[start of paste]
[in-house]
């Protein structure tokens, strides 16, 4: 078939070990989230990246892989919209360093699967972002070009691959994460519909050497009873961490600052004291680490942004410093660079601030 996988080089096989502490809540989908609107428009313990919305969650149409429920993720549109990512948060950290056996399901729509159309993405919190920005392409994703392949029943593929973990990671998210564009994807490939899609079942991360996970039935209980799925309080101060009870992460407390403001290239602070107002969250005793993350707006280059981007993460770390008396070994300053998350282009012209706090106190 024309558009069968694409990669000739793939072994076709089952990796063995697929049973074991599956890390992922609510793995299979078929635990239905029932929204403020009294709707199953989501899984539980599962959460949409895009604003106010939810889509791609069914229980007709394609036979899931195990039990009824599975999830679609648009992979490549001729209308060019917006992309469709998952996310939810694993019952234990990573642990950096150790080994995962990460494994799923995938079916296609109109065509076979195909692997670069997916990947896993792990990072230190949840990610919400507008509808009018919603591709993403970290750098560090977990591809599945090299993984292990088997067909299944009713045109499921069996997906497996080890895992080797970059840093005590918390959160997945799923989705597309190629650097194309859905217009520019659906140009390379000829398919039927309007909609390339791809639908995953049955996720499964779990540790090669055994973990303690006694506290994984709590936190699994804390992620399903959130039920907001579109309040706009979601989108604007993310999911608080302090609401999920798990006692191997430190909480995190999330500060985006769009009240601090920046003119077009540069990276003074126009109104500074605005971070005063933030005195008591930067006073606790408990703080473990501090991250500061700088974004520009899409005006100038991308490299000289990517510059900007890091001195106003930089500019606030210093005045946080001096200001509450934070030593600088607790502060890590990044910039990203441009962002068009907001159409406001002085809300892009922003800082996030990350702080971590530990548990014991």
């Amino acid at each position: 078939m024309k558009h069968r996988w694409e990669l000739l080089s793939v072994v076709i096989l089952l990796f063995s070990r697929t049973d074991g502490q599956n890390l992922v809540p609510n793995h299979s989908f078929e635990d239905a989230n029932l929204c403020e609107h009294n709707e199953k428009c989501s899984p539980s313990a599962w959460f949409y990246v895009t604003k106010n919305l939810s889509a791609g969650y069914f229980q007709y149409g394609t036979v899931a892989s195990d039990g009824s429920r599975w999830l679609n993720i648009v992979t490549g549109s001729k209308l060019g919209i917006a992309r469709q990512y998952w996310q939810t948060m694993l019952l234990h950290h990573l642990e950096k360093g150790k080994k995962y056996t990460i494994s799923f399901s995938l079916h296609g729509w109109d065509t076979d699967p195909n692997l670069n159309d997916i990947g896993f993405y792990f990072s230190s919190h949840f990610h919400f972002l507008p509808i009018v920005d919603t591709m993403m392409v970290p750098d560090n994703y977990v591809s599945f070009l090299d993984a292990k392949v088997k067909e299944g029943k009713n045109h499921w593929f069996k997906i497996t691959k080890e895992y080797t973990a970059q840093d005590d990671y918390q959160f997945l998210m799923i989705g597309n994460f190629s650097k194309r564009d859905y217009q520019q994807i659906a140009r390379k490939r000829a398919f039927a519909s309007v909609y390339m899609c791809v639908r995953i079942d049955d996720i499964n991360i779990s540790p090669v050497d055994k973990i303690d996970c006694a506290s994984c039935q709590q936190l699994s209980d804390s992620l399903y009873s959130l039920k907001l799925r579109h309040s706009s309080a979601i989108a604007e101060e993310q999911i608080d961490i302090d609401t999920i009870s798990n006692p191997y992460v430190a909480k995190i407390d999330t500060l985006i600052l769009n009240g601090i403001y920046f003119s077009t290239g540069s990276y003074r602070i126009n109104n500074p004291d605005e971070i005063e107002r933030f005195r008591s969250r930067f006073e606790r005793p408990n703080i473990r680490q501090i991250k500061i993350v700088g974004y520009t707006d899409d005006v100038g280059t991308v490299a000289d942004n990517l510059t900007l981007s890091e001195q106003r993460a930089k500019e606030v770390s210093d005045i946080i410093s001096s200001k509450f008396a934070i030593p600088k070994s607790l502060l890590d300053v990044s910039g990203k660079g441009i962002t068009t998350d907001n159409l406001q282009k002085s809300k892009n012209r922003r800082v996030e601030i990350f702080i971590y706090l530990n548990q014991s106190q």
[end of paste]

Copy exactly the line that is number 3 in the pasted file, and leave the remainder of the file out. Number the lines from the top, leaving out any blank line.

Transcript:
């Amino acid at each position: 078939m024309k558009h069968r996988w694409e990669l000739l080089s793939v072994v076709i096989l089952l990796f063995s070990r697929t049973d074991g502490q599956n890390l992922v809540p609510n793995h299979s989908f078929e635990d239905a989230n029932l929204c403020e609107h009294n709707e199953k428009c989501s899984p539980s313990a599962w959460f949409y990246v895009t604003k106010n919305l939810s889509a791609g969650y069914f229980q007709y149409g394609t036979v899931a892989s195990d039990g009824s429920r599975w999830l679609n993720i648009v992979t490549g549109s001729k209308l060019g919209i917006a992309r469709q990512y998952w996310q939810t948060m694993l019952l234990h950290h990573l642990e950096k360093g150790k080994k995962y056996t990460i494994s799923f399901s995938l079916h296609g729509w109109d065509t076979d699967p195909n692997l670069n159309d997916i990947g896993f993405y792990f990072s230190s919190h949840f990610h919400f972002l507008p509808i009018v920005d919603t591709m993403m392409v970290p750098d560090n994703y977990v591809s599945f070009l090299d993984a292990k392949v088997k067909e299944g029943k009713n045109h499921w593929f069996k997906i497996t691959k080890e895992y080797t973990a970059q840093d005590d990671y918390q959160f997945l998210m799923i989705g597309n994460f190629s650097k194309r564009d859905y217009q520019q994807i659906a140009r390379k490939r000829a398919f039927a519909s309007v909609y390339m899609c791809v639908r995953i079942d049955d996720i499964n991360i779990s540790p090669v050497d055994k973990i303690d996970c006694a506290s994984c039935q709590q936190l699994s209980d804390s992620l399903y009873s959130l039920k907001l799925r579109h309040s706009s309080a979601i989108a604007e101060e993310q999911i608080d961490i302090d609401t999920i009870s798990n006692p191997y992460v430190a909480k995190i407390d999330t500060l985006i600052l769009n009240g601090i403001y920046f003119s077009t290239g540069s990276y003074r602070i126009n109104n500074p004291d605005e971070i005063e107002r933030f005195r008591s969250r930067f006073e606790r005793p408990n703080i473990r680490q501090i991250k500061i993350v700088g974004y520009t707006d899409d005006v100038g280059t991308v490299a000289d942004n990517l510059t900007l981007s890091e001195q106003r993460a930089k500019e606030v770390s210093d005045i946080i410093s001096s200001k509450f008396a934070i030593p600088k070994s607790l502060l890590d300053v990044s910039g990203k660079g441009i962002t068009t998350d907001n159409l406001q282009k002085s809300k892009n012209r922003r800082v996030e601030i990350f702080i971590y706090l530990n548990q014991s106190q």